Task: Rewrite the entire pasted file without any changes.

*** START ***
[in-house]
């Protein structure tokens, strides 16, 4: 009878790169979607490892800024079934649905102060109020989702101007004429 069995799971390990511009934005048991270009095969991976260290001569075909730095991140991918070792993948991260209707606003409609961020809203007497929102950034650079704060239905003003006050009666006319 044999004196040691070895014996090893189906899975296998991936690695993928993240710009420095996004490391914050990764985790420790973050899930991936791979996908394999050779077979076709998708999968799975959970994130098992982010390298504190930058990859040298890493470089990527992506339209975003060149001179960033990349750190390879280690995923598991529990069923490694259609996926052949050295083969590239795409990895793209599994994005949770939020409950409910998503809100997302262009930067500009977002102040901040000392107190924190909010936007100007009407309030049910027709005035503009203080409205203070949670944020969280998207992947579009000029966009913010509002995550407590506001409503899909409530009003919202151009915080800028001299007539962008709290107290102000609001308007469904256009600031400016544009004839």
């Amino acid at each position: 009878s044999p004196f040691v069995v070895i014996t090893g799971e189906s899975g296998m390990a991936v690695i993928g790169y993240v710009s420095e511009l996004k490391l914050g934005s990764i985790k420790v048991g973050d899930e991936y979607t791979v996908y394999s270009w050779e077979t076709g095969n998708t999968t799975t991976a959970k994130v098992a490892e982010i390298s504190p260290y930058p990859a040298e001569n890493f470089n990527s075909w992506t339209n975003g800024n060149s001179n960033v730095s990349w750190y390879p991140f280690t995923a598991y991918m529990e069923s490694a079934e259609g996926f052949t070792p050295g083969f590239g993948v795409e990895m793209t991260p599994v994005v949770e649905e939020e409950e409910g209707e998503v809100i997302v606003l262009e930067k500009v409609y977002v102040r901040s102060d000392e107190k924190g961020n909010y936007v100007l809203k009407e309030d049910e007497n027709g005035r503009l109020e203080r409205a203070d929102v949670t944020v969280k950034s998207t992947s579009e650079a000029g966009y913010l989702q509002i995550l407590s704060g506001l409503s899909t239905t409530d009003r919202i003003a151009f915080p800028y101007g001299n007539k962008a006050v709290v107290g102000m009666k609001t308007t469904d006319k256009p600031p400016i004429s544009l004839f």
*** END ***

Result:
[in-house]
């Protein structure tokens, strides 16, 4: 009878790169979607490892800024079934649905102060109020989702101007004429 069995799971390990511009934005048991270009095969991976260290001569075909730095991140991918070792993948991260209707606003409609961020809203007497929102950034650079704060239905003003006050009666006319 044999004196040691070895014996090893189906899975296998991936690695993928993240710009420095996004490391914050990764985790420790973050899930991936791979996908394999050779077979076709998708999968799975959970994130098992982010390298504190930058990859040298890493470089990527992506339209975003060149001179960033990349750190390879280690995923598991529990069923490694259609996926052949050295083969590239795409990895793209599994994005949770939020409950409910998503809100997302262009930067500009977002102040901040000392107190924190909010936007100007009407309030049910027709005035503009203080409205203070949670944020969280998207992947579009000029966009913010509002995550407590506001409503899909409530009003919202151009915080800028001299007539962008709290107290102000609001308007469904256009600031400016544009004839």
């Amino acid at each position: 009878s044999p004196f040691v069995v070895i014996t090893g799971e189906s899975g296998m390990a991936v690695i993928g790169y993240v710009s420095e511009l996004k490391l914050g934005s990764i985790k420790v048991g973050d899930e991936y979607t791979v996908y394999s270009w050779e077979t076709g095969n998708t999968t799975t991976a959970k994130v098992a490892e982010i390298s504190p260290y930058p990859a040298e001569n890493f470089n990527s075909w992506t339209n975003g800024n060149s001179n960033v730095s990349w750190y390879p991140f280690t995923a598991y991918m529990e069923s490694a079934e259609g996926f052949t070792p050295g083969f590239g993948v795409e990895m793209t991260p599994v994005v949770e649905e939020e409950e409910g209707e998503v809100i997302v606003l262009e930067k500009v409609y977002v102040r901040s102060d000392e107190k924190g961020n909010y936007v100007l809203k009407e309030d049910e007497n027709g005035r503009l109020e203080r409205a203070d929102v949670t944020v969280k950034s998207t992947s579009e650079a000029g966009y913010l989702q509002i995550l407590s704060g506001l409503s899909t239905t409530d009003r919202i003003a151009f915080p800028y101007g001299n007539k962008a006050v709290v107290g102000m009666k609001t308007t469904d006319k256009p600031p400016i004429s544009l004839f």